Souris, but not beigeJ, mice develop HLH after LCMV infection. BeigeJ, souris, PKO, and wild-type C57BL/6 mice were infected with 200 pfu LCMV intravenously. Body weight (A) and temperature (B) were monitored daily. Graphs represent mean ± SD of 2 independent experiments with 3 to 5 mice per group. The dashed line indicates the detection limit. (C) On day 12 after infection, blood counts were determined. Gray areas represent the range of blood count values obtained in naive C57BL/6 mice. (D-G) Serum levels of ferritin (D), sCD25 (E), IFN-γ (F), and triglycerides (G) were determined on day 12 after LCMV infection. n.s. indicates not significant (P > .05). **P < .01. ***P < .001.

Figure 3

Souris mice display histopathologic features of HLH after LCMV infection. BeigeJ, souris, PKO, and wild-type C57BL/6 mice were infected with 200 pfu LCMV intravenously. (A) Spleen weight in percentage of body weight and (B) serum levels of liver enzymes on day 12 after LCMV infection. Pooled data from at least 2 independent experiments with 3 to 5 mice per group. n.s. indicates not significant (P > .05). ***P < .001. (C) Representative pictures of liver sections stained with anti-F4/80 (original magnification × 10). Lower left inset: A semiquantitative analysis of hemophagocytosis by macrophages as assessed in 10 high power visual fields (40×) per mouse. (+) indicates rare; +, few; and +++, very frequent. Scale bars represent 100 μm.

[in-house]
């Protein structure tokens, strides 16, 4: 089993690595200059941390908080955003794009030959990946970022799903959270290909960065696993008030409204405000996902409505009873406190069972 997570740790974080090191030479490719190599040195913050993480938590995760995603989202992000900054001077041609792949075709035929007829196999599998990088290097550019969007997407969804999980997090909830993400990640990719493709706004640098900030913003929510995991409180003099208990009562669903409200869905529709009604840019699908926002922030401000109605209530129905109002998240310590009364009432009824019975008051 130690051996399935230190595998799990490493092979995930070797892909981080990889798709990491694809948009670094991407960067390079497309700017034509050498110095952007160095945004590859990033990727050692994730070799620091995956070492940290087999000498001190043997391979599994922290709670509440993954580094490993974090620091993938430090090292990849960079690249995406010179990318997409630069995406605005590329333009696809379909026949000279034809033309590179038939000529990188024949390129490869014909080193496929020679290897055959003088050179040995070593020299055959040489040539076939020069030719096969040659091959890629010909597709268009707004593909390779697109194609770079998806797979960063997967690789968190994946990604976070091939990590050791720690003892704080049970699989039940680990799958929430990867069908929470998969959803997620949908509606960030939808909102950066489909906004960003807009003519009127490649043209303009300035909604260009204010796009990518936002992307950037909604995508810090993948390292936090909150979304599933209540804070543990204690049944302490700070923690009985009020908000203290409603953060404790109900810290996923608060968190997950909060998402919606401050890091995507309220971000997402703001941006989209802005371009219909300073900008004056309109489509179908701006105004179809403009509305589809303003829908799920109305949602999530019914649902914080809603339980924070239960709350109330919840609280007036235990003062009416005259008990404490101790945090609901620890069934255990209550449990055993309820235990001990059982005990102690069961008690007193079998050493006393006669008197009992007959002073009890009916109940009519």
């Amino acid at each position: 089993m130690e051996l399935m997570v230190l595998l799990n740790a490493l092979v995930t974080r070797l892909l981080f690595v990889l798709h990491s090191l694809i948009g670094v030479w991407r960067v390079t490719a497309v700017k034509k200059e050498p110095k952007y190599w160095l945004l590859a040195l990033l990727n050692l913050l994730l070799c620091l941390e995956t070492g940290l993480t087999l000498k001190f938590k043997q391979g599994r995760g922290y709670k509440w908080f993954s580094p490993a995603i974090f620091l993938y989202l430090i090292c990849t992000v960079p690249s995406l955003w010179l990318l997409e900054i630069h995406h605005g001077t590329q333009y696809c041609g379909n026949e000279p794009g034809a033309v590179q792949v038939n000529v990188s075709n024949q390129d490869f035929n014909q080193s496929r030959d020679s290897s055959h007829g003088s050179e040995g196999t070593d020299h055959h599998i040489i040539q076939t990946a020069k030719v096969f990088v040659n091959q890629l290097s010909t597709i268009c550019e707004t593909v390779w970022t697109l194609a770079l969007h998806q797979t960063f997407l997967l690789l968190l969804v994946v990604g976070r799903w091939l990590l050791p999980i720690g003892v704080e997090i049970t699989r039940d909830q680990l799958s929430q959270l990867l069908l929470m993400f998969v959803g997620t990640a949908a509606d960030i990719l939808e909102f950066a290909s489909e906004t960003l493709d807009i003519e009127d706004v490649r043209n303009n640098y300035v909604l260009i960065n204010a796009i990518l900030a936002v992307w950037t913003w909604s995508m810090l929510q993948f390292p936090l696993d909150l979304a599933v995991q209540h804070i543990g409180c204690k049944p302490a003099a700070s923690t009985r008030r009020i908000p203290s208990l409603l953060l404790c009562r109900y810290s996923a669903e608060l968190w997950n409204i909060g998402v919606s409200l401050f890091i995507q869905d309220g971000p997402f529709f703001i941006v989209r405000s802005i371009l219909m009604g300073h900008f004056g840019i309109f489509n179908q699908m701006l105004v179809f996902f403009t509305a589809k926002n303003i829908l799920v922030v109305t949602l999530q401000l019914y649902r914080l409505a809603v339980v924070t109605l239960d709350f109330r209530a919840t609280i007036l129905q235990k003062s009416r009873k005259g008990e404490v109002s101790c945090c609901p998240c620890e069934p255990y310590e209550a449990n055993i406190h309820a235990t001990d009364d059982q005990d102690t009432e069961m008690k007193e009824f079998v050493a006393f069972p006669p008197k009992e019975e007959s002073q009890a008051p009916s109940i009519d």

Souris, but not beigeJ, mice fail to control acute LCMV infection

One of the key factors in the pathogenesis of HLH in perforin-deficient mice is their inability to control LCMV infection.12 We therefore determined LCMV titers in various organs at different time points after LCMV infection. C57BL/6 mice showed maximal virus titers in the spleen on day 4 after infection, which were significantly reduced on day 8 and completely eliminated 12 days after infection (Figure 4A). Virus did not spread to liver and lung (Figure 4B). In contrast, in PKO mice virus was not eliminated and spread to peripheral organs (Figure 4A-B). Interestingly, beigeJ mice followed the pattern of wild-type mice, whereas souris mice completely failed to control the virus infection (Figure 4A-B), similar to PKO mice.

Figure 4

Souris mice are not able to control LCMV infection. Mice were infected with 200 pfu LCMV, and virus titers were determined 4, 8, and 12 days after infection. (A) Splenic virus titers on day 4, day 8, and day 12 after infection. Pooled data for 3 to 5 individual mice per group from 2 independent experiments. (B) Hepatic and pulmonary virus titers on day 8 and day 12 after infection. Graphs represent mean ± SD of 3 to 5 mice per group obtained in 2 independent experiments. The dashed line indicates the detection limit.